Umetsugu Inoue: Japan’s Music Man

The Stormy Man (aka The Guy Who Started a Storm)

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Thursday 7/12
7:00 pm
$10 General Public
$8 Students & Seniors
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call 215.895.6590. 

Umetsugu Inoue, Japan, 1957, 101 min., Japanese w/English subtitles

The film that made Yujiro Ishihara a star and the Nikkatsu studio solvent, The Stormy Man stars Ishihara as Shoichi Kokubu, a young drummer who employs both his hands and his fists in the Ginza jazz world. His younger brother Eiji (Kyoji Aoyama) supports his ambitions and helps find him a manager in Fukushima Miyako (Mie Kitahara), who is as sassy and smart as she is gorgeous. Their mother (Fukuko Sayo), however, is stubbornly opposed to Shoichi’s choice of careers—a constant source of pain for him and of annoyance for the audience.

Miyako takes Shoichi into her spacious Western-style house, where he can practice without disturbance. She also begins to take a more than professional interest in him, while maintaining her all-business facade. He feels the same tug—but his first priority is to beat Charley Sakurada (Toshio Oida), the best drummer in the Ginza and an arrogant git with gang connections.

Released in the peak New Year’s season, The Stormy Man became the third biggest box-office hit of 1957. It also solidified Inoue’s reputation as a maker of hit musicals. For its young audience, who clapped and cheered as Ishihara sang “Ore wa dorama, yakuza na dorama” (“I’m a drummer, a no-good drummer”), the film was an event, a generational marker, and a much-revived classic. Today it still packs musical excitement—and presents Japan’s premier movie star at his most charismatic. Inoue remade the film for Shaw Brothers in Hong Kong as King Drummer (1967).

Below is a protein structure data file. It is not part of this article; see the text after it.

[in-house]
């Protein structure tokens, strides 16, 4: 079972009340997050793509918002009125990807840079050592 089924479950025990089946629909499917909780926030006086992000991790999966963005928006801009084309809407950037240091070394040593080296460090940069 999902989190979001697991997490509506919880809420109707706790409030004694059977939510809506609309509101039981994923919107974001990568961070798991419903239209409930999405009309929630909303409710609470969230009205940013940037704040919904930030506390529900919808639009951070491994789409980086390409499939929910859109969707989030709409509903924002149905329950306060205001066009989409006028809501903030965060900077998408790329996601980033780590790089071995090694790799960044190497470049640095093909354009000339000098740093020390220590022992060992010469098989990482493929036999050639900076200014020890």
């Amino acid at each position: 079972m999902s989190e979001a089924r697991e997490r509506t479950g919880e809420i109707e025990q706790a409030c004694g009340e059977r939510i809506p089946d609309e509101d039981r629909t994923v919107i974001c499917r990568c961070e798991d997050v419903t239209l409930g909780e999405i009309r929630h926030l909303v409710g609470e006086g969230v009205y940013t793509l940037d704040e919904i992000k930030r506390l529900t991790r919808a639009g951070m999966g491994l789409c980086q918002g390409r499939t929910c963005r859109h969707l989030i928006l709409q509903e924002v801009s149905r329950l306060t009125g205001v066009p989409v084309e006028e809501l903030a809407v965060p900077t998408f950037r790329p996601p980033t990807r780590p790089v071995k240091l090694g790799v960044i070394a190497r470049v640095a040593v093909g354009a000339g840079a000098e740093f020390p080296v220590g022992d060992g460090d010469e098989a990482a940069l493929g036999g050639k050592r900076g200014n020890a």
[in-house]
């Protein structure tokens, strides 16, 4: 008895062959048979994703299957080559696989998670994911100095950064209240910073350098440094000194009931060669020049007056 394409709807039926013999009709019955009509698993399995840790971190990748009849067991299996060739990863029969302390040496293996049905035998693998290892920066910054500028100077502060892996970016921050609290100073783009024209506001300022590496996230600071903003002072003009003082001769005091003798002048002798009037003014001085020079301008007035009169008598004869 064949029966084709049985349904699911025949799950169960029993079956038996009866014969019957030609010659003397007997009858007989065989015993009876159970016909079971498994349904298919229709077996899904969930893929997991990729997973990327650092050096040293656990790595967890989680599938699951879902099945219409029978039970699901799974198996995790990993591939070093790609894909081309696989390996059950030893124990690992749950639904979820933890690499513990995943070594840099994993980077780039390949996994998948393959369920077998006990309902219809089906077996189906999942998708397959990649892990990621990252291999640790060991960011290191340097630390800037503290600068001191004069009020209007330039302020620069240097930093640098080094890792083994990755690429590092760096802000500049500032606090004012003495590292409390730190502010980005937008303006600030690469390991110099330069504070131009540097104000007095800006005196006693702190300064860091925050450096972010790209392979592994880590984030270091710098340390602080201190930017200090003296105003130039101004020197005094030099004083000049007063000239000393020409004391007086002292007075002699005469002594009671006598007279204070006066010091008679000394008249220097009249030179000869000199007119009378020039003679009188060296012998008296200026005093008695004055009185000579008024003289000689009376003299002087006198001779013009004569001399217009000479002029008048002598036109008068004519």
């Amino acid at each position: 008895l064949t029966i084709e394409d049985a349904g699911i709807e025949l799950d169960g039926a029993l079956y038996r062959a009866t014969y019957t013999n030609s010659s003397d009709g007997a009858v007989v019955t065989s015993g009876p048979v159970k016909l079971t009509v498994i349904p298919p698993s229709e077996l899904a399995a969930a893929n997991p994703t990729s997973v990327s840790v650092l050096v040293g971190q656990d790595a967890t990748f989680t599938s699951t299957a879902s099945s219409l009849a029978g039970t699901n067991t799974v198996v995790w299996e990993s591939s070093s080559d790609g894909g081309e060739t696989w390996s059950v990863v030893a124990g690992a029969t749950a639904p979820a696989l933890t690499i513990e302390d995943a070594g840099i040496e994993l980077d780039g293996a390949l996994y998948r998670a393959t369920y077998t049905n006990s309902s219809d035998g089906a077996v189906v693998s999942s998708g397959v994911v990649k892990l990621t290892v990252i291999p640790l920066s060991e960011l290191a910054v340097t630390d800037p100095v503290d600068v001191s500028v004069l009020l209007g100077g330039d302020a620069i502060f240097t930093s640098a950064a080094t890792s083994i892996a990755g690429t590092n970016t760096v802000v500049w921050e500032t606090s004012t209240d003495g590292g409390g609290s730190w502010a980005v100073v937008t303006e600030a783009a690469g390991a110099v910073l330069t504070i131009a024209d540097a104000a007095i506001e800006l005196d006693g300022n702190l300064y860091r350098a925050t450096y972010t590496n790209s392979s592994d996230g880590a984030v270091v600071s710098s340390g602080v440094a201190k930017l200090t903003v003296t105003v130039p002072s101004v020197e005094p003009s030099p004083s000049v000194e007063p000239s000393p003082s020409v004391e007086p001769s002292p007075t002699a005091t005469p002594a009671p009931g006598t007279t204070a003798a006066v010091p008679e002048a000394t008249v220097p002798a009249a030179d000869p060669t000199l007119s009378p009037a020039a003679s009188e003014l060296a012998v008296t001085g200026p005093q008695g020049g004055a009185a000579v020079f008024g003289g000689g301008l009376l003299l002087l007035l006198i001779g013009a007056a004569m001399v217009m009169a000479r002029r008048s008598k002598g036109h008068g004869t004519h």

Description adapted from Mark Schilling in Asia Sings! A Survey of Asian Musical Films.


About Umetsugu Inoue: Japan’s Music Man

Umetsugu Inoue (1923–2010) made movies in a variety of genres, but his musicals set him apart. The phenomenal box-office success of Inoue’s The Stormy Man saved Nikkatsu Studios from financial ruin in the late 1950s. A decade later, his musical films caught the eye of the Shaw Brothers, who hired him to lend cosmopolitan glamor to their Hong Kong productions. Though this retrospective includes a fraction of his body of work, three of the films—The Stormy Man, The Winner, and The Eagle and the Hawk—are debuting in newly subtitled digital versions. The Green Music Box is a one-of-a-kind 35mm print from the National Film Center in Tokyo, restored through the rare Konicolor process that Inoue used to make it. 
– Tom Vick, Curator of Film, Freer and Sackler Galleries, Smithsonian Institution

 

Curated by Tom Vick and generously funded by the Inoue & Tsukioka Movie Foundation.



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